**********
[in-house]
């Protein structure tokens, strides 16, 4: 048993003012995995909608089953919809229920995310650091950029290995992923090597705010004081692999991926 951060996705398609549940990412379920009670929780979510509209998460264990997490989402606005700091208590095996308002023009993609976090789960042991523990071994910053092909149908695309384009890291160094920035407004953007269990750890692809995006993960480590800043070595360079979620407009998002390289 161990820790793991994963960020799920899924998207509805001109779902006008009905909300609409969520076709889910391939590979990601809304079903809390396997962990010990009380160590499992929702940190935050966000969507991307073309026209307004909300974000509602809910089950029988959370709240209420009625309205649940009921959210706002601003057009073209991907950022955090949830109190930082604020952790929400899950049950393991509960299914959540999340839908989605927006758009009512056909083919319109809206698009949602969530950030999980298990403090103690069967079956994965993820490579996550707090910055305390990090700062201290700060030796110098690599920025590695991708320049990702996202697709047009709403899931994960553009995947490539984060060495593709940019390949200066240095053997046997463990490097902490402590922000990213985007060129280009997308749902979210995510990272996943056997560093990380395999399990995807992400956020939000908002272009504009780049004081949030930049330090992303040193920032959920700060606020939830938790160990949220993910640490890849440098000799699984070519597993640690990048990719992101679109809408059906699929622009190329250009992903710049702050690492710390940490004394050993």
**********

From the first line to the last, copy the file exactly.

[in-house]
């Protein structure tokens, strides 16, 4: 048993003012995995909608089953919809229920995310650091950029290995992923090597705010004081692999991926 951060996705398609549940990412379920009670929780979510509209998460264990997490989402606005700091208590095996308002023009993609976090789960042991523990071994910053092909149908695309384009890291160094920035407004953007269990750890692809995006993960480590800043070595360079979620407009998002390289 161990820790793991994963960020799920899924998207509805001109779902006008009905909300609409969520076709889910391939590979990601809304079903809390396997962990010990009380160590499992929702940190935050966000969507991307073309026209307004909300974000509602809910089950029988959370709240209420009625309205649940009921959210706002601003057009073209991907950022955090949830109190930082604020952790929400899950049950393991509960299914959540999340839908989605927006758009009512056909083919319109809206698009949602969530950030999980298990403090103690069967079956994965993820490579996550707090910055305390990090700062201290700060030796110098690599920025590695991708320049990702996202697709047009709403899931994960553009995947490539984060060495593709940019390949200066240095053997046997463990490097902490402590922000990213985007060129280009997308749902979210995510990272996943056997560093990380395999399990995807992400956020939000908002272009504009780049004081949030930049330090992303040193920032959920700060606020939830938790160990949220993910640490890849440098000799699984070519597993640690990048990719992101679109809408059906699929622009190329250009992903710049702050690492710390940490004394050993």